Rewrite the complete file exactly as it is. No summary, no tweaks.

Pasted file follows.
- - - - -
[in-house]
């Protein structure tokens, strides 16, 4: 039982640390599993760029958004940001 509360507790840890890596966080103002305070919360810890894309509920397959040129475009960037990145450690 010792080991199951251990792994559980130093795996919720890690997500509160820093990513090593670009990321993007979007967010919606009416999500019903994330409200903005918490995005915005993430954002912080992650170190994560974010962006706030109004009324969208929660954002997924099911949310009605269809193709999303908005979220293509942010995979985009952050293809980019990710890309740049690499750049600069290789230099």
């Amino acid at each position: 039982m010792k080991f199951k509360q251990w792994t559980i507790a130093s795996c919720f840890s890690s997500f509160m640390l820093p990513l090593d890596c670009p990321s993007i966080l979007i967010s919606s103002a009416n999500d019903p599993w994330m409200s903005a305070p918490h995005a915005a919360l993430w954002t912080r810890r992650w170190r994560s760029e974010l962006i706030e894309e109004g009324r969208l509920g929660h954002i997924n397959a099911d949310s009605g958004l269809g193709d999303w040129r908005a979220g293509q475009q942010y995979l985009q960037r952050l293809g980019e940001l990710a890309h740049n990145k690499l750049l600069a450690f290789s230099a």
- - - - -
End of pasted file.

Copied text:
[in-house]
């Protein structure tokens, strides 16, 4: 039982640390599993760029958004940001 509360507790840890890596966080103002305070919360810890894309509920397959040129475009960037990145450690 010792080991199951251990792994559980130093795996919720890690997500509160820093990513090593670009990321993007979007967010919606009416999500019903994330409200903005918490995005915005993430954002912080992650170190994560974010962006706030109004009324969208929660954002997924099911949310009605269809193709999303908005979220293509942010995979985009952050293809980019990710890309740049690499750049600069290789230099």
């Amino acid at each position: 039982m010792k080991f199951k509360q251990w792994t559980i507790a130093s795996c919720f840890s890690s997500f509160m640390l820093p990513l090593d890596c670009p990321s993007i966080l979007i967010s919606s103002a009416n999500d019903p599993w994330m409200s903005a305070p918490h995005a915005a919360l993430w954002t912080r810890r992650w170190r994560s760029e974010l962006i706030e894309e109004g009324r969208l509920g929660h954002i997924n397959a099911d949310s009605g958004l269809g193709d999303w040129r908005a979220g293509q475009q942010y995979l985009q960037r952050l293809g980019e940001l990710a890309h740049n990145k690499l750049l600069a450690f290789s230099a």